FERNAND LÉGER (1881-1955)
FERNAND LÉGER (1881-1955)
FERNAND LÉGER (1881-1955)
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FERNAND LÉGER (1881-1955)
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Artist's Resale Right ("Droit de Suite"). Artist's… Read more PROPERTY FROM A PRIVATE SWISS COLLECTION
FERNAND LÉGER (1881-1955)

Nature morte tricolore

FERNAND LÉGER (1881-1955)
Nature morte tricolore
signed and dated 'F.LÉGER 38' (lower right); signed, dated and inscribed 'NATURE-MORTE TRICOLORE F.LEGER.38' (on the reverse)
oil on canvas
19 5⁄8 x 25 1⁄2 in. (50 x 64.8 cm.)
Painted in 1938
Perls Galleries, New York, by 1952.
Anonymous sale, Espace Cardin, Paris, 28 April 1981, lot 118.
Anonymous sale, Sotheby's, London, 31 March 1982, lot 114.
Galleria Annunciata, Milan.
Anonymous sale, Sotheby's, New York, 15 May 1985, lot 363.
Fuji Television Gallery, Tokyo.
Landau Fine Art, Montreal.
Heather James, Palm Beach.
Acquired from the above by the present owner on 15 January 2014.
G. Bauquier, Fernand Léger, Catalogue raisonné 1938-1943, l'œuvre peint, Paris, 1998, no. 1022, p. 80 (illustrated p. 81).
New York, Perls Galleries, The Perls Galleries Collection of Modern French Paintings, March - May 1952, no. 79.
New York, Perls Galleries, Fernand Léger, October - November 1952, no. 17.
Museum of Modern Art, New York (on loan).
New York, Perls Galleries, Fernand Léger, October - November 1955, no. 16.
London, Gimpel Fils Gallery Ltd., Fernand Léger, Paintings 1918-1938, June - August 1965, no. 23 (illustrated).
New York, Perls Galleries, Fernand Léger, Oil Paintings, November - December 1968, no. 19 (illustrated).
Special notice
Artist's Resale Right ("Droit de Suite"). Artist's Resale Right Regulations 2006 apply to this lot, the buyer agrees to pay us an amount equal to the resale royalty provided for in those Regulations, and we undertake to the buyer to pay such amount to the artist's collection agent. This lot has been imported from outside of the UK for sale and placed under the Temporary Admission regime. Import VAT is payable at 5% on the hammer price. VAT at 20% will be added to the buyer’s premium but will not be shown separately on our invoice.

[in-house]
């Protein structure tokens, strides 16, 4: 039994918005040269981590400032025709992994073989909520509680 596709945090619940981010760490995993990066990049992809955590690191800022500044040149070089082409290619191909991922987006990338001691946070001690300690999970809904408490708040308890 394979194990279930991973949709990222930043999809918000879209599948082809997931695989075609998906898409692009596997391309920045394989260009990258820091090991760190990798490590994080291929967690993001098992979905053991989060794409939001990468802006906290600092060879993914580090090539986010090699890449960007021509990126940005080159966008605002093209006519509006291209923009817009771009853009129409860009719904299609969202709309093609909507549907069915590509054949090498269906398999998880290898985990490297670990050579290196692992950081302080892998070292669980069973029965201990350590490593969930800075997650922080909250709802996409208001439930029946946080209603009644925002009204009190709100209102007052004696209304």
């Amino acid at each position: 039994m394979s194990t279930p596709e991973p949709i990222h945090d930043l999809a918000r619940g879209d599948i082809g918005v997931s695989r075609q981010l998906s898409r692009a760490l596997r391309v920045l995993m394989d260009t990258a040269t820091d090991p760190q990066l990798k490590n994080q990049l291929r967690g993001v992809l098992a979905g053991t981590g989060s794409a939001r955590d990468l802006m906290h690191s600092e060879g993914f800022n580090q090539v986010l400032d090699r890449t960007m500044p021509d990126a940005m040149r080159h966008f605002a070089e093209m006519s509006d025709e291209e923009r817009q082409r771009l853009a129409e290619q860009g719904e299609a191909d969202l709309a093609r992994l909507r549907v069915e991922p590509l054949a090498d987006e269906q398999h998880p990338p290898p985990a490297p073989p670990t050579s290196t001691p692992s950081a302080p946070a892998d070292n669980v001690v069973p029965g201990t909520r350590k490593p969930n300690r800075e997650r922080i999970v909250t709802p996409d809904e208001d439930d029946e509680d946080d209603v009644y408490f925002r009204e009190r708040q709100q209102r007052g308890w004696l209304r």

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Lot Essay

Nature morte tricolore beckons its viewers’ attention at first glance. The work is a true tour de force of colour, energy and lively harmony, a perfect example of the creativity and boldness intrinsic to Léger’s work.  In this picture, colour is applied in broad, flat sections of vibrant primary colours, a technique favoured by the artist. Two large geometric shapes, painted with unmodulated blue and red pigments, are depicted underneath overlapping green and white circular shapes. These forms are delineated with thin yet noticeable black outlines that unite the composition and enhance its graphic and clear-cut character. The resulting image is one of sharp and ostensible rhythm – almost as if these forms were dancing with one another in perfect harmony against an endless warm and inviting background.